New encrypted technology allows survivors of sexual abuse to anonymously report perpetrators – The Seahawk

Map of campus emergency call boxes. (UNCW)

In October 2023, Callisto, a non-profit organization, launched an app called Callisto’s Vault to be available to all students in the United States and its territories. The app is free for anyone with an active .edu email. Callisto helps students report cases of sexual assault and allows users to connect with other victims. The goal is to protect the user’s personal information by allowing students to submit allegations without identifying themselves and to choose what information is stored in the application.

Callisto Vault is an encrypted platform that allows victims of sexual assault to safely record sexual assault, even if they choose not to report it. Encrypted technology uses cryptography – encoding the information so that the intended recipient is the only recipient and prevents unauthorized parties from accessing the information – if they do, the party will not be able to read the information. By creating an encrypted account, Callisto does not know the identity of users and will not report any stored information without the consent of the individual, including to the administration at their university.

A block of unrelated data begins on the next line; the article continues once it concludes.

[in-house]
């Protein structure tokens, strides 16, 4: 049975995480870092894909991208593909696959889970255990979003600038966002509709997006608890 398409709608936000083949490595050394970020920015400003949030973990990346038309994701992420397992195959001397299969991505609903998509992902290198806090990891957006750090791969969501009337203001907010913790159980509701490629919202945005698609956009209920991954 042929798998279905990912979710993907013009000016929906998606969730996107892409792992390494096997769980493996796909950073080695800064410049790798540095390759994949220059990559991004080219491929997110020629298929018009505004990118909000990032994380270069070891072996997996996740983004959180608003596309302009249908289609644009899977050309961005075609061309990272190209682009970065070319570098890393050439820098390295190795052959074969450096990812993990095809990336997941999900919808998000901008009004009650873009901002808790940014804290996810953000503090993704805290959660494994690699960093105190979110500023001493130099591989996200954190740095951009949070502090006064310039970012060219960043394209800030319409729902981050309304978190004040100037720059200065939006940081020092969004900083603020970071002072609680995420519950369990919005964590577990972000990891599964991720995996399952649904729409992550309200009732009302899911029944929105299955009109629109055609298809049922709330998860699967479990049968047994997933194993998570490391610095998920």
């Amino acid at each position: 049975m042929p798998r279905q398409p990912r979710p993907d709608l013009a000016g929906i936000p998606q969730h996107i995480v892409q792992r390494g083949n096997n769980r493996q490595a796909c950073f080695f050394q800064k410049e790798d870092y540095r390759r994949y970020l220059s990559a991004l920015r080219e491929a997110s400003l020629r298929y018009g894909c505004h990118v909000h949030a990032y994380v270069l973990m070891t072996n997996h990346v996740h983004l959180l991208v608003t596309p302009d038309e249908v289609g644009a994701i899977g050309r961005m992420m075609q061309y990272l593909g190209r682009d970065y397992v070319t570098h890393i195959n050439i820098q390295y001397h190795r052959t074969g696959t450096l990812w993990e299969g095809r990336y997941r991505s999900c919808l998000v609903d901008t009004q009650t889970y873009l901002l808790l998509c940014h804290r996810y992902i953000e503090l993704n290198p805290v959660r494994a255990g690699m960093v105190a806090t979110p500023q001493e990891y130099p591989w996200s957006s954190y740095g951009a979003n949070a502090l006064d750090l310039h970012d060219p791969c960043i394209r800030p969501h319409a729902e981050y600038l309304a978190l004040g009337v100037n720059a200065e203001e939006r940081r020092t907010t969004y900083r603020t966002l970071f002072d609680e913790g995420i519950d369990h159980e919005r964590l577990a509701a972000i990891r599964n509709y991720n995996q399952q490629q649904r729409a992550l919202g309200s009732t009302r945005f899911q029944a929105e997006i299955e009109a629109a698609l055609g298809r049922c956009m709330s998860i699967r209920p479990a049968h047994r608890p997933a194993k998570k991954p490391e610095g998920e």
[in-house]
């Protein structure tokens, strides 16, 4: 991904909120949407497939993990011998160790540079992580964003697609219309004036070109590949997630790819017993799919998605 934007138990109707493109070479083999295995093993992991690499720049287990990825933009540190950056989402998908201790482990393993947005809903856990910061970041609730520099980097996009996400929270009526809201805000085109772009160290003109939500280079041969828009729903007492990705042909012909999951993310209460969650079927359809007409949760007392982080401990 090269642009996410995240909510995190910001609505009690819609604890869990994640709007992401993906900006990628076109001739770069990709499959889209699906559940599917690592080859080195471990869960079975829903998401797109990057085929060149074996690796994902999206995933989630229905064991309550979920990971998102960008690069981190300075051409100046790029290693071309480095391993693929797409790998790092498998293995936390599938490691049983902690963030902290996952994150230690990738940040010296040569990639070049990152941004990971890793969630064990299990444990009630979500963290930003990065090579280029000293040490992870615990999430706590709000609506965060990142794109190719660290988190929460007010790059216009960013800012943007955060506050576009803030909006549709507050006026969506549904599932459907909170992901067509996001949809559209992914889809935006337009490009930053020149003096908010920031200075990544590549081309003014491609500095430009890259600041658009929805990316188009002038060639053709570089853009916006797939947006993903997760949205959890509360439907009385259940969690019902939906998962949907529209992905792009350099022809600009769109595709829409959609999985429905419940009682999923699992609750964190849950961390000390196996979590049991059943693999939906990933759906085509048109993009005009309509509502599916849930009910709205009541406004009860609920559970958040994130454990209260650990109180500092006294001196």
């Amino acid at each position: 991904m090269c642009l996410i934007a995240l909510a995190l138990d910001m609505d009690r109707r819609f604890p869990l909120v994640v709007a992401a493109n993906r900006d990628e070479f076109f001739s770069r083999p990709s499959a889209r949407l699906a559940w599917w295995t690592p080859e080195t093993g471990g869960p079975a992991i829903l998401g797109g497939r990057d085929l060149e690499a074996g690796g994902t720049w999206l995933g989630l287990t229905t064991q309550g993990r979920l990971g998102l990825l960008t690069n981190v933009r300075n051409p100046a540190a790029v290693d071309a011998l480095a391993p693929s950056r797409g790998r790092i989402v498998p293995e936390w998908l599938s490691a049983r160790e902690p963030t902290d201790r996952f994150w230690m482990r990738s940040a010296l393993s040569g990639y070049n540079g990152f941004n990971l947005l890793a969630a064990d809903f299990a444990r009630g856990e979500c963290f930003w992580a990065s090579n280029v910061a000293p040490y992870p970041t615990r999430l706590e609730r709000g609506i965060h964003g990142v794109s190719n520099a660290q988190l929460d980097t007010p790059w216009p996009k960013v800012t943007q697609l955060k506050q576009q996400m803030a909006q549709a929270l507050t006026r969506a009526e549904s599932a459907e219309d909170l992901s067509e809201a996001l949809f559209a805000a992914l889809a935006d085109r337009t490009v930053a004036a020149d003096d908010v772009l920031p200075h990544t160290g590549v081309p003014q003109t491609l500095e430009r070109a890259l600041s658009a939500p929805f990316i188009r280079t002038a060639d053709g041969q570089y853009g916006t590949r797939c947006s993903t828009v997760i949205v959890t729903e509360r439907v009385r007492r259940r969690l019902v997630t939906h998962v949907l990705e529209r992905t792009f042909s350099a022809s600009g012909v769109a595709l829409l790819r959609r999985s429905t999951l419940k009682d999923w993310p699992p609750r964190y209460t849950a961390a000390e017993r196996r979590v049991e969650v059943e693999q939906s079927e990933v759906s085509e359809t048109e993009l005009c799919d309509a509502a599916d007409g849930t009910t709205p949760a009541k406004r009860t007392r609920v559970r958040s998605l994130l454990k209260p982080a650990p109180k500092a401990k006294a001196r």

On campuses, there is a period called the “Red Zone,” the period between the first day of classes and Thanksgiving break, where about 50 percent of campus assaults are likely to occur. According to the National Rape, Abuse and Incest Network (RAINN), among college students, 26.4% of women and 6.8% of men experienced rape or sexual violence through physical force, violence or deprivation.